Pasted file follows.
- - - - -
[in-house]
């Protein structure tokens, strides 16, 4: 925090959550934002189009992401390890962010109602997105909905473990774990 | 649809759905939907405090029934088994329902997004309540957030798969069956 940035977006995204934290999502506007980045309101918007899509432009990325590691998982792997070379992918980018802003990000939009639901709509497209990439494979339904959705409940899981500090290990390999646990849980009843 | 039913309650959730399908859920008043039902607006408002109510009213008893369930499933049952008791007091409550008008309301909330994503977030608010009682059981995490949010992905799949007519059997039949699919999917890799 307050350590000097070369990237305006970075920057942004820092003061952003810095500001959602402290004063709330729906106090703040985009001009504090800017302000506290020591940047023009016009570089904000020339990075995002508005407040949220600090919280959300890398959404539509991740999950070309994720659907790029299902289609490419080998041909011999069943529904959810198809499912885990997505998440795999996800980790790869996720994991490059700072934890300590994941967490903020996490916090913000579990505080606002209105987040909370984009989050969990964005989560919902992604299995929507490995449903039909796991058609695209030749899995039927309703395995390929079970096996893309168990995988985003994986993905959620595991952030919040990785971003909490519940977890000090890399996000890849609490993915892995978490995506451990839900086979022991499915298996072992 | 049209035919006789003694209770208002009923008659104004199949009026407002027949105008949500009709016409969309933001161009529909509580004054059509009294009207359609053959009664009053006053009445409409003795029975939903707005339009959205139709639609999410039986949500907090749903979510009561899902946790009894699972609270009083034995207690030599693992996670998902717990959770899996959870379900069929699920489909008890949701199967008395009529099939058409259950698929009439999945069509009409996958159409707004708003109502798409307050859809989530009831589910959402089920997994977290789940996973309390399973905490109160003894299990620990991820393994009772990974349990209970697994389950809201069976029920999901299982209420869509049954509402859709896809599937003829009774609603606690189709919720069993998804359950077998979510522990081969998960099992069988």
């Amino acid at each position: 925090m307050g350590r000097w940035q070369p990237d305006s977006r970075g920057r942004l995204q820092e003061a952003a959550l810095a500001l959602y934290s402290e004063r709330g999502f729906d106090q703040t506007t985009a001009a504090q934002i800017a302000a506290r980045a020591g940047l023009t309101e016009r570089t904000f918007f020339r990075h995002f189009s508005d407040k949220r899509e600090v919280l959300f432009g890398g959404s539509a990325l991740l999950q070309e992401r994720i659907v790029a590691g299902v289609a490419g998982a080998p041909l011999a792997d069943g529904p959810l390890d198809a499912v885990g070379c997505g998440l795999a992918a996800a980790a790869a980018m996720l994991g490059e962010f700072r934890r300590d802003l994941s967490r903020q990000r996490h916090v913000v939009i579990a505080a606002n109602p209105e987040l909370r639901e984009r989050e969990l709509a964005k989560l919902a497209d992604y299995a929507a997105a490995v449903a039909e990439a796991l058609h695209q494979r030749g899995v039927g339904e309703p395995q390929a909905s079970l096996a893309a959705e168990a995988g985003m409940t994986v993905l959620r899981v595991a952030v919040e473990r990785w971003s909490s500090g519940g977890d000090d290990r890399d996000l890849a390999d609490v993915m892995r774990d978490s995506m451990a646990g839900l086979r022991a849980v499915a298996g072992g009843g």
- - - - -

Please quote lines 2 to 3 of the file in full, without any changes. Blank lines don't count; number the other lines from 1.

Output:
């Protein structure tokens, strides 16, 4: 925090959550934002189009992401390890962010109602997105909905473990774990 | 649809759905939907405090029934088994329902997004309540957030798969069956 940035977006995204934290999502506007980045309101918007899509432009990325590691998982792997070379992918980018802003990000939009639901709509497209990439494979339904959705409940899981500090290990390999646990849980009843 | 039913309650959730399908859920008043039902607006408002109510009213008893369930499933049952008791007091409550008008309301909330994503977030608010009682059981995490949010992905799949007519059997039949699919999917890799 307050350590000097070369990237305006970075920057942004820092003061952003810095500001959602402290004063709330729906106090703040985009001009504090800017302000506290020591940047023009016009570089904000020339990075995002508005407040949220600090919280959300890398959404539509991740999950070309994720659907790029299902289609490419080998041909011999069943529904959810198809499912885990997505998440795999996800980790790869996720994991490059700072934890300590994941967490903020996490916090913000579990505080606002209105987040909370984009989050969990964005989560919902992604299995929507490995449903039909796991058609695209030749899995039927309703395995390929079970096996893309168990995988985003994986993905959620595991952030919040990785971003909490519940977890000090890399996000890849609490993915892995978490995506451990839900086979022991499915298996072992 | 049209035919006789003694209770208002009923008659104004199949009026407002027949105008949500009709016409969309933001161009529909509580004054059509009294009207359609053959009664009053006053009445409409003795029975939903707005339009959205139709639609999410039986949500907090749903979510009561899902946790009894699972609270009083034995207690030599693992996670998902717990959770899996959870379900069929699920489909008890949701199967008395009529099939058409259950698929009439999945069509009409996958159409707004708003109502798409307050859809989530009831589910959402089920997994977290789940996973309390399973905490109160003894299990620990991820393994009772990974349990209970697994389950809201069976029920999901299982209420869509049954509402859709896809599937003829009774609603606690189709919720069993998804359950077998979510522990081969998960099992069988």
């Amino acid at each position: 925090m307050g350590r000097w940035q070369p990237d305006s977006r970075g920057r942004l995204q820092e003061a952003a959550l810095a500001l959602y934290s402290e004063r709330g999502f729906d106090q703040t506007t985009a001009a504090q934002i800017a302000a506290r980045a020591g940047l023009t309101e016009r570089t904000f918007f020339r990075h995002f189009s508005d407040k949220r899509e600090v919280l959300f432009g890398g959404s539509a990325l991740l999950q070309e992401r994720i659907v790029a590691g299902v289609a490419g998982a080998p041909l011999a792997d069943g529904p959810l390890d198809a499912v885990g070379c997505g998440l795999a992918a996800a980790a790869a980018m996720l994991g490059e962010f700072r934890r300590d802003l994941s967490r903020q990000r996490h916090v913000v939009i579990a505080a606002n109602p209105e987040l909370r639901e984009r989050e969990l709509a964005k989560l919902a497209d992604y299995a929507a997105a490995v449903a039909e990439a796991l058609h695209q494979r030749g899995v039927g339904e309703p395995q390929a909905s079970l096996a893309a959705e168990a995988g985003m409940t994986v993905l959620r899981v595991a952030v919040e473990r990785w971003s909490s500090g519940g977890d000090d290990r890399d996000l890849a390999d609490v993915m892995r774990d978490s995506m451990a646990g839900l086979r022991a849980v499915a298996g072992g009843g």